As to the situation in the river overall, this will need to wait for the results of the various surveys that are conducted, but from anecdotal information it appears to be a good year.

Lewis Hinks also notes that great fishing has been reported in all these rivers, including River Philip. Last week the water was rising with the rain, and some bright fish were on line.  With the water now falling, it should make for excellent conditions.

Elsewhere in Nova Scotia the numbers remain relatively disappointing.

Sackville – The Sackville River Counting Fence had 10 large salmon and 38 grilse,  compared to 24 large salmon and 50 grilse in 2010.

LaHave – The LaHave had a more promising 74 large salmon this year compared to 52 last year, and 281 grilse, exactly the same number as last year.

New Brunswick

Northern New Brunswick Rivers – With the Upsalquitch at 649 large salmon this year compared to 410 last year, and against a five-year average from 2003 to 2007 of 311, there is good hope for the future. The Jacquet River’s 231 large salmon was somewhat lower than last year’s 293, but certainly bears up well when compared with the five-year average of 93.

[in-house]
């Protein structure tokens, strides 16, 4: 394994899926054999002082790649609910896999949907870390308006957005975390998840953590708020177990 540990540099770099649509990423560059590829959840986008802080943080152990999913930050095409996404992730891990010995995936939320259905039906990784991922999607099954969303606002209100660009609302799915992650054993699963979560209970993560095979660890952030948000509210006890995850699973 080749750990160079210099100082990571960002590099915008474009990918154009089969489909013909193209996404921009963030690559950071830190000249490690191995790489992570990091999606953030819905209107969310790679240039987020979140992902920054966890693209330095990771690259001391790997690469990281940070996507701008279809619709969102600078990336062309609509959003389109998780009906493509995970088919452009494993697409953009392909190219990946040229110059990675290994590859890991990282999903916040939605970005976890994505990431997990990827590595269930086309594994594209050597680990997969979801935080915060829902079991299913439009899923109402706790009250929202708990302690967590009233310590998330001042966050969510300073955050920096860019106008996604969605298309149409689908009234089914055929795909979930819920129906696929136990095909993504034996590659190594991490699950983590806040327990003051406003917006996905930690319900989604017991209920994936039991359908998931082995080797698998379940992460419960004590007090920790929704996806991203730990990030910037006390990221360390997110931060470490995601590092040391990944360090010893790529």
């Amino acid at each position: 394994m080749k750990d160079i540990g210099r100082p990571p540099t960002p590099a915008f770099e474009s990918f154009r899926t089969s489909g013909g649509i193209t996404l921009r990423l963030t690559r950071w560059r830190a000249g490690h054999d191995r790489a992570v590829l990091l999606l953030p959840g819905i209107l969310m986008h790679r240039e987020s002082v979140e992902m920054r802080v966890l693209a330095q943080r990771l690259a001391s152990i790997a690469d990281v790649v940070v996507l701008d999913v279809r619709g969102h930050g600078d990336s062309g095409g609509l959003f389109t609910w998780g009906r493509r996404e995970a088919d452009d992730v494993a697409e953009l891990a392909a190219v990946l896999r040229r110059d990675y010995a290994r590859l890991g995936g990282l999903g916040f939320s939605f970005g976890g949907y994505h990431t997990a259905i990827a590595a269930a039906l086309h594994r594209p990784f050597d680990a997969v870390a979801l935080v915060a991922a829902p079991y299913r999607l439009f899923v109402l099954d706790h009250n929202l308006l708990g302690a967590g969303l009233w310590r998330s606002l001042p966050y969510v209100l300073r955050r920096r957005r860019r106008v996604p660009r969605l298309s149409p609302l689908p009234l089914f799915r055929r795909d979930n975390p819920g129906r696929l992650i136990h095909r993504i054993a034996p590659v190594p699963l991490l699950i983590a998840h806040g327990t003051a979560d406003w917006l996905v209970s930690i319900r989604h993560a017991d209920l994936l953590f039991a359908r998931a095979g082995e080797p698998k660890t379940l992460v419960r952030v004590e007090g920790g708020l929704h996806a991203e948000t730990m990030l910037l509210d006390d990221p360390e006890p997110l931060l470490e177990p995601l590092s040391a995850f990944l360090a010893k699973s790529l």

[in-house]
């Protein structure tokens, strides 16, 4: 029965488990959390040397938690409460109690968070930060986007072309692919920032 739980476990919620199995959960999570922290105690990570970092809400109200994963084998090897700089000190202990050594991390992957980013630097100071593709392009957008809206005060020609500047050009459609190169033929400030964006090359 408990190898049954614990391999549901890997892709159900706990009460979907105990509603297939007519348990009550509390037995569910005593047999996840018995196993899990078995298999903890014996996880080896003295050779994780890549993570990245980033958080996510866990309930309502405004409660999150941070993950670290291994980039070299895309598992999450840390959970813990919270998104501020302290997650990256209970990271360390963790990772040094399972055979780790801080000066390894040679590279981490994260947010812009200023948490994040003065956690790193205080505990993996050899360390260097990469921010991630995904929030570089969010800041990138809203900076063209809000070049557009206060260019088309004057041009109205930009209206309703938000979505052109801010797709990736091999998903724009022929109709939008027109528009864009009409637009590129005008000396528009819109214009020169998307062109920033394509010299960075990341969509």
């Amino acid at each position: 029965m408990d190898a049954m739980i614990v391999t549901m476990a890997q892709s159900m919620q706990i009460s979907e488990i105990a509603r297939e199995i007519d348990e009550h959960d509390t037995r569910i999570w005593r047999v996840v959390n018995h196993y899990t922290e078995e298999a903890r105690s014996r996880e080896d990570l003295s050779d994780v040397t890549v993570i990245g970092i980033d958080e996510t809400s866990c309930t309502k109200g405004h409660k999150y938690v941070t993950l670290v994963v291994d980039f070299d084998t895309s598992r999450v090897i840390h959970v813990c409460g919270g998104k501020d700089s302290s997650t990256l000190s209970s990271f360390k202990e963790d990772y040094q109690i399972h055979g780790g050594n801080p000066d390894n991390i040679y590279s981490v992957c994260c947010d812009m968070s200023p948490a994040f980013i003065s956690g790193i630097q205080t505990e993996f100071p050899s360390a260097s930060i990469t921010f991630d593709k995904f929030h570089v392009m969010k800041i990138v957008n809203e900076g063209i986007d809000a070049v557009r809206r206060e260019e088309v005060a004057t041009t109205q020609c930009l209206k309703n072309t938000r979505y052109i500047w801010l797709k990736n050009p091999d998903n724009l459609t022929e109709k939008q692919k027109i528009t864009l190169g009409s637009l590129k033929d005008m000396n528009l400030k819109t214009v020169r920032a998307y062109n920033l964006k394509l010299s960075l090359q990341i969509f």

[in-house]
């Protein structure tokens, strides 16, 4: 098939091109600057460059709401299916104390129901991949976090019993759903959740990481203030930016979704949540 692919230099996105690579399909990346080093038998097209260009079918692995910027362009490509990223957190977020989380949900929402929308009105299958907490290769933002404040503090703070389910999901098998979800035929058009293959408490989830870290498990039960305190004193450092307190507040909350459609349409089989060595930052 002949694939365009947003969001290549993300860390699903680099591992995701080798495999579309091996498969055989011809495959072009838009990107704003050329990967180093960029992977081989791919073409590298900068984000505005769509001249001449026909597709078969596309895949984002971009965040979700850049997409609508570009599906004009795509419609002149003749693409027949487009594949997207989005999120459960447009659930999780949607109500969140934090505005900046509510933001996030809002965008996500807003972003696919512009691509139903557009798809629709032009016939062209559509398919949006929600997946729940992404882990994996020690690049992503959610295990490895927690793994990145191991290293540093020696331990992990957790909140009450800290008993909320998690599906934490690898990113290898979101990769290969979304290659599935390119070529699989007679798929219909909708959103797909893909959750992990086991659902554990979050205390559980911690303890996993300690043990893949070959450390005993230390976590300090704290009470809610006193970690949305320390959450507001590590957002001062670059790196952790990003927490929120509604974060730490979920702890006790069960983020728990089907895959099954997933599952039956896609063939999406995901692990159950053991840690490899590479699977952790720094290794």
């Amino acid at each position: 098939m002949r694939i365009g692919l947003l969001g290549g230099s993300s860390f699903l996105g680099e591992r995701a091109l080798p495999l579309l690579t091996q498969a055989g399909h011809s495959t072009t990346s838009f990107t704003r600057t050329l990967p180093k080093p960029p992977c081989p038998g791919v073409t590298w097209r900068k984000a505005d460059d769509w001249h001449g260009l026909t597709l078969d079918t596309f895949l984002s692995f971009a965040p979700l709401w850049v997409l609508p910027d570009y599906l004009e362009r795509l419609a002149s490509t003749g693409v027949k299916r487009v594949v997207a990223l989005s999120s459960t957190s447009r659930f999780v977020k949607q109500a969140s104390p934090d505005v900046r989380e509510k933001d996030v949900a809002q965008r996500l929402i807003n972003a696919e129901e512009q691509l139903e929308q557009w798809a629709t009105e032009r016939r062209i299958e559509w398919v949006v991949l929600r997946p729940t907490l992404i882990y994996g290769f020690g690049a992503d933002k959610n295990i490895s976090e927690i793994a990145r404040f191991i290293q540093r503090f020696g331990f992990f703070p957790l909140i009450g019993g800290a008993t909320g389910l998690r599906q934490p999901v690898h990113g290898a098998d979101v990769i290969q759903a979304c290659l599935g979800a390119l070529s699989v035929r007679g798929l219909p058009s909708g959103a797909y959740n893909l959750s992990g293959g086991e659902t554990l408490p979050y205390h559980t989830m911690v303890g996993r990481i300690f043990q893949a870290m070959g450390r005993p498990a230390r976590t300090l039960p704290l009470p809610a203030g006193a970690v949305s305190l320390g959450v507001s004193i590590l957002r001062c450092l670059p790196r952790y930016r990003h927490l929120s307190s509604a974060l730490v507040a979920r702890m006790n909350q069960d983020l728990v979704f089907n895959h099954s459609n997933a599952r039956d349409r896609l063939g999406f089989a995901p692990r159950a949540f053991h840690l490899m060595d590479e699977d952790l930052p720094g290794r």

For grilse, the 646 this year in the Upsalquitch may not have beat the 638 last year, but is definitely  higher than the 2003 to 2007 average of 487. Meanwhile the Jacquet River’s 348 compares favourably both with the 2010 number of 194 and the 137 for the five-year average.

Miramichi – The final week of the angling season was noteworthy for having a large number of fish, but most were not interested in taking flies. Water levels rose again, which was certainly to the salmon’s liking.

How to assess the overall season? That is not exactly clear. Returns of large salmon were generally in line with 2010′s numbers, but, on the other hand, as has been noted,, water conditions and the health of the Atlantic salmon certainly favoured the fish this year, leading to an expectation that it could be a year of high spawning success. Keep fingers crossed.